A Simple Guide to Camp Stoves
Camping at the Grand Canyon area could be adventurous. At times you would want to have a warm meal or to boil water for a hot drink. For that reason it is best to have some sort of stove with you. This guide is intended to help you decide which type of camp stove is most appropriate for your needs: the multi-fuel stove or the butane (also called canister) stove.
Today’s multi-fuel stoves are lightweight, compact and best of all, burn almost anything. They are simply great. They boil water fast (approx. 1liter in 3 ? min.) and can use a wide variety of fuels. However, I suggest avoiding diesel and gasoline, as they have a tendency to clog up the fuel jets on the stove, and sticking with Coleman camp fuel or NAPHTA. One downside, these multi-fuel stoves are a little loud. Kind of like having a little jet engine next to you camp. If you really need quiet, I suggest trying a butane stove.
Butane (or canister) stoves are the choice of hikers who prefer smaller lighter stoves. They use pressurized canisters of butane/propane or isobutane. They also burn a little hotter than multi-fuel stoves (boil 1 liter in approx. 3 min.). One of the biggest “pros” is that they often have igniter switches that don’t require matches. THIS DOESN’T MEAN YOU CAN LEAVE YOUR MATCHES AT HOME. But the “con” is that on most canister stoves, the stove itself sits on top of the canister. The outcome of being, if you do not have a flat surface, the stove can be unstable. This can be critical when your chow is on the line. Also, they use a non-refillable pressurized fuel canister. If you have one that is half empty you have to choose whether to carry a full one, or risk running out of fuel.
If you are an ounce counter, like most people, you will appreciate the butane stoves size and convenience when packing. If, like me, you don’t mind carrying a little extra weight when it comes to cooking you might prefer the heavier, larger multi-fuel that allows for a little better heat control, and it’s refillable, liquid fuel bottle.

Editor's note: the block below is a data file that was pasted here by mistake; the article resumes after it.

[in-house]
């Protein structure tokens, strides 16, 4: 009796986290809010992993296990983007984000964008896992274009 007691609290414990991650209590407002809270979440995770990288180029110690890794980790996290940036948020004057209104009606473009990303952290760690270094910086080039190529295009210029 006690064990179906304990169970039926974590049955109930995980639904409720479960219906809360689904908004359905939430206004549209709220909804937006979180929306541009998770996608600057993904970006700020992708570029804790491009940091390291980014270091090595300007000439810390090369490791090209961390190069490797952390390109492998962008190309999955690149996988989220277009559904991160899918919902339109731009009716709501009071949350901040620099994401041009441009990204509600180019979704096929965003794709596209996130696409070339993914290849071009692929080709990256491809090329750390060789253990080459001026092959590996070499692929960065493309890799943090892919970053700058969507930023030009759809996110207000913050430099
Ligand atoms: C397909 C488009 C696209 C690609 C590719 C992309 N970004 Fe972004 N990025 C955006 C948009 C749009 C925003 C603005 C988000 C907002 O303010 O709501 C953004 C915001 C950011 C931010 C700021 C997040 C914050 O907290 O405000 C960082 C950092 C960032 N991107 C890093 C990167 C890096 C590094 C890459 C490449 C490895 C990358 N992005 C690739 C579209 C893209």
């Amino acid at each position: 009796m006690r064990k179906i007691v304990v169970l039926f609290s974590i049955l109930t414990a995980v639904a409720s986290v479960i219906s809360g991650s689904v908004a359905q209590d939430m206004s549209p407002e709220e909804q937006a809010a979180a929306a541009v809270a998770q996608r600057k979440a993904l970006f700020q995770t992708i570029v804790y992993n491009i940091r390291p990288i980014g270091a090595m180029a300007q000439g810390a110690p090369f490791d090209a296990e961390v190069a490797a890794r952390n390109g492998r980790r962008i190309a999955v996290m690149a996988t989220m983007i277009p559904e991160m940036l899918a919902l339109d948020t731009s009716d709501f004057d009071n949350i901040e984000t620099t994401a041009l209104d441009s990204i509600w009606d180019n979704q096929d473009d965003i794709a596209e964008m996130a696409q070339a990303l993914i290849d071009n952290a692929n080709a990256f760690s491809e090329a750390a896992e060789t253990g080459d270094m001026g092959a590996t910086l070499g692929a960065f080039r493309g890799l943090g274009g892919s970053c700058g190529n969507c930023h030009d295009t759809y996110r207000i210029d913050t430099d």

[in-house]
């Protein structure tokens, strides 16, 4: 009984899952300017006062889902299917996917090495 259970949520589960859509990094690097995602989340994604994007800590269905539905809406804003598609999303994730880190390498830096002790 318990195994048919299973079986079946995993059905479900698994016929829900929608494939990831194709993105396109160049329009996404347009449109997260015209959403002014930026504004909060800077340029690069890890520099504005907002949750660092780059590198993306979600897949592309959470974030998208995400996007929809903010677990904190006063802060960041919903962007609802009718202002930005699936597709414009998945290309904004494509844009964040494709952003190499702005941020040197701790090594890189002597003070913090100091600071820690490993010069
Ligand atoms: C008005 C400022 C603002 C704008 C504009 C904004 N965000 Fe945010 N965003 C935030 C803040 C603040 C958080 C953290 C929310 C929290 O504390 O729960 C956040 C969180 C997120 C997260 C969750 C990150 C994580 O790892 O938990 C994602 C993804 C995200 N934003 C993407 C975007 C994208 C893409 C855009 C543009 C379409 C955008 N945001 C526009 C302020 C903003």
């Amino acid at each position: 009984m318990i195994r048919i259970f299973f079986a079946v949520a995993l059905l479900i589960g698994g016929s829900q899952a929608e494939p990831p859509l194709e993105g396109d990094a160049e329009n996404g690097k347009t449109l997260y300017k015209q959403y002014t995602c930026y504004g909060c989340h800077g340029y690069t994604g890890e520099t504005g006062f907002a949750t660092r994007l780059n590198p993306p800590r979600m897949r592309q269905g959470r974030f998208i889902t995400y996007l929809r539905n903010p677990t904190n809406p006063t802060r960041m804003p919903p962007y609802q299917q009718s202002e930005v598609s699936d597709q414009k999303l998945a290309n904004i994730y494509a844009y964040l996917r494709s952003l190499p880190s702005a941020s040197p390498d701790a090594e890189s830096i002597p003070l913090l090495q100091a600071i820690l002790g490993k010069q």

Before making a decision on which model to purchase, take into consideration the following criteria when choosing a camp stove that is right for you.
Weight – most stoves weigh somewhere between 200 and 600 grams. Canisters being on the lighter end of the scale, while Multi-fuels are heavier.
- Fuel- Multi-fuel stoves have an advantage in that they use refillable bottles and burn a variety of readily available fuels. Canisters burn hotter but it can be hard to tell how much fuel you have in the pressurized canister.
- Flame control – Multi-fuel stoves have a little better flame control for the true camp chef who needs that low heat for making the perfect beanie-weenie concoction.
- Boil time – Canisters generally will boil a liter of water in 3 minutes while multi-fuels will take between 3.5 – 5 minutes depending on fuel.
- Stability – Because the on canister stoves, the stove itself sits on top of the fuel canister, they are usually less stable than multi-fuel stoves that sit low to the ground, with the fuel bottle resting next to the stove.
Other considerations – Airlines do not allow passengers to bring full fuel bottles on flights. Keep this in mind and make sure you will be able to purchase fuel at your destination if you are flying.
Recommended model – I would recommend the MSR Dragonfly multi-fuel stove for its easy set up, flame control and stable platform. However, this particular stove is rather pricey for the budget hiker. If price is a criteria try one of the similar but cheaper ones.